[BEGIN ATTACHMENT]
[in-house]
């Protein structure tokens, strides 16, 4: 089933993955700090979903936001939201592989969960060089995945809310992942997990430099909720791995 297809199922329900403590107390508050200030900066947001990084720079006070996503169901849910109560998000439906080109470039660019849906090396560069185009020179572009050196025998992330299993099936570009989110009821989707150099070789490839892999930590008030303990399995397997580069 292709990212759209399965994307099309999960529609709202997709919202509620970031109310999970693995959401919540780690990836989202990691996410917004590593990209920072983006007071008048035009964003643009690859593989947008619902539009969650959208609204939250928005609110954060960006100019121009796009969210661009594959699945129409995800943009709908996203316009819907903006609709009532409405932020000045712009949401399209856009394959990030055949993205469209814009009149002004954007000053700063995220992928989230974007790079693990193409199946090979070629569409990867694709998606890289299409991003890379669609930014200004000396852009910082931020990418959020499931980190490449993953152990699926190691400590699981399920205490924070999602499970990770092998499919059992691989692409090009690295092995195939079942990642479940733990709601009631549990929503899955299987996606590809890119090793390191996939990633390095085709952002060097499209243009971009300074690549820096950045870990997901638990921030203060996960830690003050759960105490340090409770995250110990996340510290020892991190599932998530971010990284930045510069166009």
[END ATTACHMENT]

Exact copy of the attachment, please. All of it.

[in-house]
């Protein structure tokens, strides 16, 4: 089933993955700090979903936001939201592989969960060089995945809310992942997990430099909720791995 297809199922329900403590107390508050200030900066947001990084720079006070996503169901849910109560998000439906080109470039660019849906090396560069185009020179572009050196025998992330299993099936570009989110009821989707150099070789490839892999930590008030303990399995397997580069 292709990212759209399965994307099309999960529609709202997709919202509620970031109310999970693995959401919540780690990836989202990691996410917004590593990209920072983006007071008048035009964003643009690859593989947008619902539009969650959208609204939250928005609110954060960006100019121009796009969210661009594959699945129409995800943009709908996203316009819907903006609709009532409405932020000045712009949401399209856009394959990030055949993205469209814009009149002004954007000053700063995220992928989230974007790079693990193409199946090979070629569409990867694709998606890289299409991003890379669609930014200004000396852009910082931020990418959020499931980190490449993953152990699926190691400590699981399920205490924070999602499970990770092998499919059992691989692409090009690295092995195939079942990642479940733990709601009631549990929503899955299987996606590809890119090793390191996939990633390095085709952002060097499209243009971009300074690549820096950045870990997901638990921030203060996960830690003050759960105490340090409770995250110990996340510290020892991190599932998530971010990284930045510069166009």